Free speech is increasingly under attack in America, although the causes and culprits are the subject of much debate. Are “snowflakes” on campus the problem? Social media companies that bar conservative voices from their platforms? The culture of “victimhood” in America? In this video, the latest installment in ARI’s free speech series, Dave Rubin, Heather Mac Donald and I address these and many other issues in an event at the University of California at Berkeley.
My take: The fundamental problem is that people don’t understand the right to free speech, why it’s important, and what it entails. For example, there is widespread confusion about what free speech is supposed to protect. We constantly hear that social media companies are “censoring” content on their platforms and that colleges are “censoring” certain views on campus. But this isn’t correct. Private companies, colleges, and individuals have no obligation to provide anyone with a forum. When they refuse, that’s not censorship but simply an exercise of their rights to property, free speech, and association. The right to free speech does not guarantee you a microphone or an audience. It only requires that the government and others leave you free to speak using your own resources. The rest is up to you.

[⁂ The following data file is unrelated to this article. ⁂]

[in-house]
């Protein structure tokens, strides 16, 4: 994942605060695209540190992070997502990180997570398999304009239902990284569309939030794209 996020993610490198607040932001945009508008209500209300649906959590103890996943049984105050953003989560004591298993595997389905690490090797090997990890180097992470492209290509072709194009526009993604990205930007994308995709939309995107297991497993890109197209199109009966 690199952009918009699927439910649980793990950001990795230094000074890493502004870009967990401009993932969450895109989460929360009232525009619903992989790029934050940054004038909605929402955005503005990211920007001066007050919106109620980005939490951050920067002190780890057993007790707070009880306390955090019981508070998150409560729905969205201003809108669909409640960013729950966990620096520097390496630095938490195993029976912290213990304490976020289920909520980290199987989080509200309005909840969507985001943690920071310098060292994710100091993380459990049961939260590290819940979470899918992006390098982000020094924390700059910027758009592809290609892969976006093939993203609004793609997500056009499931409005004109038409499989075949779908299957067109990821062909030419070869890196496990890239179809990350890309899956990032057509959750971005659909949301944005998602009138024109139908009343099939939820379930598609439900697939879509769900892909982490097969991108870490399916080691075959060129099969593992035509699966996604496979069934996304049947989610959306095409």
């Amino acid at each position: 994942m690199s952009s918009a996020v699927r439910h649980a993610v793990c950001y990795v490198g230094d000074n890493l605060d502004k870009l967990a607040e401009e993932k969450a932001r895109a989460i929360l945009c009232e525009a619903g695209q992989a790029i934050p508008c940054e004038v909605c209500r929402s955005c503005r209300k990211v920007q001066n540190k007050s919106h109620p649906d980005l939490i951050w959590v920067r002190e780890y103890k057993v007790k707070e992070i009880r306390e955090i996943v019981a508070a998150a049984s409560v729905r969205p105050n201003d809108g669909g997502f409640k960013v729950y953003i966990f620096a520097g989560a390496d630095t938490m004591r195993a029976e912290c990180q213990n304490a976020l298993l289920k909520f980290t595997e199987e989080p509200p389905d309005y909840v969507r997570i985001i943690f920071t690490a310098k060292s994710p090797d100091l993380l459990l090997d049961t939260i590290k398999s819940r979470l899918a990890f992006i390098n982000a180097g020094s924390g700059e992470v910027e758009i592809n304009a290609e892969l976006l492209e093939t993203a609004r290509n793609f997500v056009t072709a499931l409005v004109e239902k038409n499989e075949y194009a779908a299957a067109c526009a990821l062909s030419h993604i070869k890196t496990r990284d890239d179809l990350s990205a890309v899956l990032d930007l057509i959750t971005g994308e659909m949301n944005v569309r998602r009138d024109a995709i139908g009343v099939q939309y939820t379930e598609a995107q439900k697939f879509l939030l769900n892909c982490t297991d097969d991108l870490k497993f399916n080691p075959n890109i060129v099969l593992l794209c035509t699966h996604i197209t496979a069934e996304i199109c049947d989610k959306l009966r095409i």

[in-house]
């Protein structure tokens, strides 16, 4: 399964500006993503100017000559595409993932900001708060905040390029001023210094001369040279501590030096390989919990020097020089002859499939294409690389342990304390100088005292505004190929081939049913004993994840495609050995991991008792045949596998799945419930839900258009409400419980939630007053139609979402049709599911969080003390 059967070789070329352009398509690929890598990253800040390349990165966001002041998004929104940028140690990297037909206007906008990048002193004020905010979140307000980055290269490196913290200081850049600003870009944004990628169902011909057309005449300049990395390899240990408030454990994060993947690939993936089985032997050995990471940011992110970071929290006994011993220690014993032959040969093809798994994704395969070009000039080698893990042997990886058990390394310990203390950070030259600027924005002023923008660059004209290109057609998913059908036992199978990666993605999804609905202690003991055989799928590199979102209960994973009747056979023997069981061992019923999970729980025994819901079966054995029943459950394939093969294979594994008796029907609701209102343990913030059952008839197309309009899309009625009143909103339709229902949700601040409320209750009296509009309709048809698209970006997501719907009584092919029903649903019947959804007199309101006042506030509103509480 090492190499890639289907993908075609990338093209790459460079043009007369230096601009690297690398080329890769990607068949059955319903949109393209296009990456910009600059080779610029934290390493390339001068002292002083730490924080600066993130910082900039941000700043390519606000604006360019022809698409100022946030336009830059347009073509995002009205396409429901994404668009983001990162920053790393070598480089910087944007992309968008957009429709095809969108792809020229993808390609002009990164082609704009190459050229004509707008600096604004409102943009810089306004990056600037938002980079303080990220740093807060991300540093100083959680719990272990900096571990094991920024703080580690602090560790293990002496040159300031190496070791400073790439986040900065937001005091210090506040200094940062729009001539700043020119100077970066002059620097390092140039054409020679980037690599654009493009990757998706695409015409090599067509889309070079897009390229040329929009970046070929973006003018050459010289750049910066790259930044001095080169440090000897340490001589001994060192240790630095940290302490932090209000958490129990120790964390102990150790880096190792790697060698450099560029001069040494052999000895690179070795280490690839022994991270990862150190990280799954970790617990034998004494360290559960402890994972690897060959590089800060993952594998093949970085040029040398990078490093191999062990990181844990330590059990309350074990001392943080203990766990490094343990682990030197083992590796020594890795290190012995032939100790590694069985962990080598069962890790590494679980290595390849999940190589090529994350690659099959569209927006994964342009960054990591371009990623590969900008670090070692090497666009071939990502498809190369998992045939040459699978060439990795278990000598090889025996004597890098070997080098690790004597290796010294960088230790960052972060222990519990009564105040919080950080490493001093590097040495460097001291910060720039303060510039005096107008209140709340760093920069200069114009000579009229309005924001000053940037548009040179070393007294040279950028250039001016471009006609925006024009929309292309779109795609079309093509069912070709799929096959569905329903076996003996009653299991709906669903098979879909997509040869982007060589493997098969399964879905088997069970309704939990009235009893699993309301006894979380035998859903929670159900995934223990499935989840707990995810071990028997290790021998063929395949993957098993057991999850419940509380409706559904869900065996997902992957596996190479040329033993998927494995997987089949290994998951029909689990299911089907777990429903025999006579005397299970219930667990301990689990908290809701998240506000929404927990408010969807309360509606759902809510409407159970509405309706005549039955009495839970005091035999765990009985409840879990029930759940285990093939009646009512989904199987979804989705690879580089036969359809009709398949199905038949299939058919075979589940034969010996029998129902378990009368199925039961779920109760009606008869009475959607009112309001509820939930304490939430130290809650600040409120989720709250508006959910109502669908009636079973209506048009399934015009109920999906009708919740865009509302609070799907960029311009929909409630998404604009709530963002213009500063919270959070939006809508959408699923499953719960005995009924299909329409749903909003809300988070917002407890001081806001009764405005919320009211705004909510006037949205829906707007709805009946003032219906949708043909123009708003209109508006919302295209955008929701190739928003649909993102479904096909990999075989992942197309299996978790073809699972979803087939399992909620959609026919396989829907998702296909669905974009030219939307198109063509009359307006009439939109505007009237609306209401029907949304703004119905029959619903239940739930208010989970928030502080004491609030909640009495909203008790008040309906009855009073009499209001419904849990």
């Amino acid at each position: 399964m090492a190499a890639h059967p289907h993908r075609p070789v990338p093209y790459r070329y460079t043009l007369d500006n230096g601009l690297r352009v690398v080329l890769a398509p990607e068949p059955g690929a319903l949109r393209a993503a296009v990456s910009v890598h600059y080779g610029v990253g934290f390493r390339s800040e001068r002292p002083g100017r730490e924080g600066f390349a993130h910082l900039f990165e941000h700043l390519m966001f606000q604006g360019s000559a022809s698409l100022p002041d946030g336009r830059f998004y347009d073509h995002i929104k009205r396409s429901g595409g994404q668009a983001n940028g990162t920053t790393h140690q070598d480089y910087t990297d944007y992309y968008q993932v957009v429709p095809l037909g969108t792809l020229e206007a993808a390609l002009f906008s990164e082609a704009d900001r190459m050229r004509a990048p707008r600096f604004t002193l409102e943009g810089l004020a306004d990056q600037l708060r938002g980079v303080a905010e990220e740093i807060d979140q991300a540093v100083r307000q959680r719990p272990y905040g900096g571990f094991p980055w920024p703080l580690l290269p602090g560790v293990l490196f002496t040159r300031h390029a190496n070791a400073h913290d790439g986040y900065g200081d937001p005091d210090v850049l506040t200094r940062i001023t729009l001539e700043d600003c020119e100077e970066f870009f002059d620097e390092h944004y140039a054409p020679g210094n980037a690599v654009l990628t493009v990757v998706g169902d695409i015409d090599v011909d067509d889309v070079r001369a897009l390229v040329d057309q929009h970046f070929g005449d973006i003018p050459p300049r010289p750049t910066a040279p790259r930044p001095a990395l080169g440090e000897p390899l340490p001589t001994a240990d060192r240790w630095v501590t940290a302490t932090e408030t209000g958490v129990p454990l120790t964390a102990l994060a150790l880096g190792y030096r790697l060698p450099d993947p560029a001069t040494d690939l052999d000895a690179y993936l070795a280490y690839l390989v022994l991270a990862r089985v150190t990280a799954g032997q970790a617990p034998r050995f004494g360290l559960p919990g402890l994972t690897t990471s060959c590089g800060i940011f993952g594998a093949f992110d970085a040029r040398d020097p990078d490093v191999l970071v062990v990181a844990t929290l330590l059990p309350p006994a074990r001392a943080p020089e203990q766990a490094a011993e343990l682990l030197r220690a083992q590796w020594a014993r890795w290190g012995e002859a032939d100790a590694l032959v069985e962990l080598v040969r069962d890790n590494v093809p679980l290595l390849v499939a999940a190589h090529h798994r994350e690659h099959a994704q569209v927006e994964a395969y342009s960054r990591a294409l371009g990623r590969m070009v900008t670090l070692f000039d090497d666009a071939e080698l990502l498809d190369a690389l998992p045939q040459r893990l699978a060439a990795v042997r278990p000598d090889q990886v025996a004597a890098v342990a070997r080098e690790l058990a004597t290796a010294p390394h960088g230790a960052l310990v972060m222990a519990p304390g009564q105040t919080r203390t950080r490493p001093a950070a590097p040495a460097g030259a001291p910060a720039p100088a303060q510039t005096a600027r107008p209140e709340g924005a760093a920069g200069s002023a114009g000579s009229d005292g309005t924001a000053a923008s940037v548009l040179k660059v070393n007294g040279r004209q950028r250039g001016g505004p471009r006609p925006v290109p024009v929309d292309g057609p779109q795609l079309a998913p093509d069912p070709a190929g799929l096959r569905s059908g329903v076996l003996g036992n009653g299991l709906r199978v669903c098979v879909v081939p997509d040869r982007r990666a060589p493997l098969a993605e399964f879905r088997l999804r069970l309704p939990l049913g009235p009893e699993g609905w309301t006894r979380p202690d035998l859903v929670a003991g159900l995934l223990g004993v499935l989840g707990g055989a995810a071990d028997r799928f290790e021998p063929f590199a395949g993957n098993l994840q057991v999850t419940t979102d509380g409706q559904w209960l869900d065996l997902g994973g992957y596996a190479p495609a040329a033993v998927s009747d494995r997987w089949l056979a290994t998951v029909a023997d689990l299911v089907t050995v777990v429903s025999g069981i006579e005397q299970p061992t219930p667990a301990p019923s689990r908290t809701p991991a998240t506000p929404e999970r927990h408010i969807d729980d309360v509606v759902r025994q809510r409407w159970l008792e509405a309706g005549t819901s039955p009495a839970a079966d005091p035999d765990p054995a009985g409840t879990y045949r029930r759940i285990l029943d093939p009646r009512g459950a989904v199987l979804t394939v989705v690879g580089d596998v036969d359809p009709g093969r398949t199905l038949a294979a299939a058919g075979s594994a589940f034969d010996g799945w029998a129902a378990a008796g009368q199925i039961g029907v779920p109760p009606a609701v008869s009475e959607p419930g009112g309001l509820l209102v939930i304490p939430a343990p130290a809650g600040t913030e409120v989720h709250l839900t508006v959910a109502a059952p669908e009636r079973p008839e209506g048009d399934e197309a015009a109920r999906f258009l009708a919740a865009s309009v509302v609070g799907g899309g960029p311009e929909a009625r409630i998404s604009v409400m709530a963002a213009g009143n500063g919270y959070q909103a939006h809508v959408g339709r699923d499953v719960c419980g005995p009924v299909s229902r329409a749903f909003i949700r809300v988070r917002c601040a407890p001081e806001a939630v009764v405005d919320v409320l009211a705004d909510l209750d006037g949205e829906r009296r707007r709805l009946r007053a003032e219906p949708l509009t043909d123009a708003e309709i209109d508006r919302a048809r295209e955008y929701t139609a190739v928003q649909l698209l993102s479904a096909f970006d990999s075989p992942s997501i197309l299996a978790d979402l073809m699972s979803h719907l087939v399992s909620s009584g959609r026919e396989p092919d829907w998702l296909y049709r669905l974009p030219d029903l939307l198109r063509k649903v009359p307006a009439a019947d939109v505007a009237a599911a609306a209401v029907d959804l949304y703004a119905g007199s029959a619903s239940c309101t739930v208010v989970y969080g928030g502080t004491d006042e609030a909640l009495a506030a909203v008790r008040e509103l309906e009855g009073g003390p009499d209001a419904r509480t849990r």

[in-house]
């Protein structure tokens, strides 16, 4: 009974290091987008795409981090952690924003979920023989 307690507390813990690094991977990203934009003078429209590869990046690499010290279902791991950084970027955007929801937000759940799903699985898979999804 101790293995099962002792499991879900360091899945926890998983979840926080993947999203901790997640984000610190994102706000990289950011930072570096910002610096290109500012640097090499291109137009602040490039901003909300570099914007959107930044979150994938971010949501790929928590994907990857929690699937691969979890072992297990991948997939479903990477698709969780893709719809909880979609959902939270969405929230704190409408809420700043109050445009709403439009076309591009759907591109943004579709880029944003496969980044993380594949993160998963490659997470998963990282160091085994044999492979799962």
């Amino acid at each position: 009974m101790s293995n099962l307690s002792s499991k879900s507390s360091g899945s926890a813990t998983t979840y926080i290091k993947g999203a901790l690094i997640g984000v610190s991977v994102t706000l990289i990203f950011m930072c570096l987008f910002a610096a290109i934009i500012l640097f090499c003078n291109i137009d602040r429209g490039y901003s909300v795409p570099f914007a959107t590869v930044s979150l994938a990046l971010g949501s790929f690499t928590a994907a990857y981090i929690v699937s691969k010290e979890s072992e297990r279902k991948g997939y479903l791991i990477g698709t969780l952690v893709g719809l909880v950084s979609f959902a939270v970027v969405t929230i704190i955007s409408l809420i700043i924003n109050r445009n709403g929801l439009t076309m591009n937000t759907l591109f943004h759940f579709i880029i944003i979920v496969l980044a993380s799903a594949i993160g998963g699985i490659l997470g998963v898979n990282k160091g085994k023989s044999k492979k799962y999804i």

At the same time, though, we have to distinguish between speech and force. When students shout down or physically block speakers—or worse, attack them—this is a grave threat to free speech. Often, students who do this claim that speakers with whom they disagree are “threatening their safety.” But this is badly mistaken. Speech, itself, is not force, no matter how objectionable, and therefore it can’t render anyone physically unsafe. When we conflate the two, we lose the right to free speech and to rational discourse in general.
“A free mind and a free market are corollaries,” said Ayn Rand. What she meant is that freedom requires both civil rights, like the freedom to think and to speak, and economic rights, like the freedom to work, earn money, run businesses, and own property. Unless we understand this—unless we understand that we can’t have one without the other, we will never be able to achieve any kind of real, lasting freedom.
Defending Free Speech by Steve Simpson
Can the First Amendment Tolerate Hate by Steve Simpson
Ayn Rand and the “New Intellectual” by Ayn Rand
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